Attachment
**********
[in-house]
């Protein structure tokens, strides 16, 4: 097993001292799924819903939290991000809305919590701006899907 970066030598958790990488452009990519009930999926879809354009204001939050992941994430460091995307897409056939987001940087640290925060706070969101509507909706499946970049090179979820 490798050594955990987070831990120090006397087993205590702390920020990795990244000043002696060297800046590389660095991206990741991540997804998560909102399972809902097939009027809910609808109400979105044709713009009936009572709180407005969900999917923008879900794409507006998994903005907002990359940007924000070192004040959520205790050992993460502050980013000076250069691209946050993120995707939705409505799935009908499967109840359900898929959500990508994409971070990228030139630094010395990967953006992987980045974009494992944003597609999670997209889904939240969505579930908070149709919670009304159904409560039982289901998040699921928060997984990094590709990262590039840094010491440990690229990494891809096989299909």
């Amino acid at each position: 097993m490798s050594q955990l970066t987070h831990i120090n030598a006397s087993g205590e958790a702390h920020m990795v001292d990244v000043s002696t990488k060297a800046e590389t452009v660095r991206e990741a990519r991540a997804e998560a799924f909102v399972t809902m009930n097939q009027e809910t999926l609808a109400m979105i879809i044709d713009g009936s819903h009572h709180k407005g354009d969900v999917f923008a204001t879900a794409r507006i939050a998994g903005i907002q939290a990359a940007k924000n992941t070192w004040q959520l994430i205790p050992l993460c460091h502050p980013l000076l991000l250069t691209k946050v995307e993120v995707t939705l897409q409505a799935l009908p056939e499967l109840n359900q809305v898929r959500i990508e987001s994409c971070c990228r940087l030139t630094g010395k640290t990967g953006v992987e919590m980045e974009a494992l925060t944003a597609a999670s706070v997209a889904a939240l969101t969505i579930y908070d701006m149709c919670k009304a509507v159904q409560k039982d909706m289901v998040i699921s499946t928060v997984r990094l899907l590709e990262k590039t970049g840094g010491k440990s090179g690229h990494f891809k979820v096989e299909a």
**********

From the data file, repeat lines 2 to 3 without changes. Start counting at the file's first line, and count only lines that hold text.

């Protein structure tokens, strides 16, 4: 097993001292799924819903939290991000809305919590701006899907 970066030598958790990488452009990519009930999926879809354009204001939050992941994430460091995307897409056939987001940087640290925060706070969101509507909706499946970049090179979820 490798050594955990987070831990120090006397087993205590702390920020990795990244000043002696060297800046590389660095991206990741991540997804998560909102399972809902097939009027809910609808109400979105044709713009009936009572709180407005969900999917923008879900794409507006998994903005907002990359940007924000070192004040959520205790050992993460502050980013000076250069691209946050993120995707939705409505799935009908499967109840359900898929959500990508994409971070990228030139630094010395990967953006992987980045974009494992944003597609999670997209889904939240969505579930908070149709919670009304159904409560039982289901998040699921928060997984990094590709990262590039840094010491440990690229990494891809096989299909």
């Amino acid at each position: 097993m490798s050594q955990l970066t987070h831990i120090n030598a006397s087993g205590e958790a702390h920020m990795v001292d990244v000043s002696t990488k060297a800046e590389t452009v660095r991206e990741a990519r991540a997804e998560a799924f909102v399972t809902m009930n097939q009027e809910t999926l609808a109400m979105i879809i044709d713009g009936s819903h009572h709180k407005g354009d969900v999917f923008a204001t879900a794409r507006i939050a998994g903005i907002q939290a990359a940007k924000n992941t070192w004040q959520l994430i205790p050992l993460c460091h502050p980013l000076l991000l250069t691209k946050v995307e993120v995707t939705l897409q409505a799935l009908p056939e499967l109840n359900q809305v898929r959500i990508e987001s994409c971070c990228r940087l030139t630094g010395k640290t990967g953006v992987e919590m980045e974009a494992l925060t944003a597609a999670s706070v997209a889904a939240l969101t969505i579930y908070d701006m149709c919670k009304a509507v159904q409560k039982d909706m289901v998040i699921s499946t928060v997984r990094l899907l590709e990262k590039t970049g840094g010491k440990s090179g690229h990494f891809k979820v096989e299909a």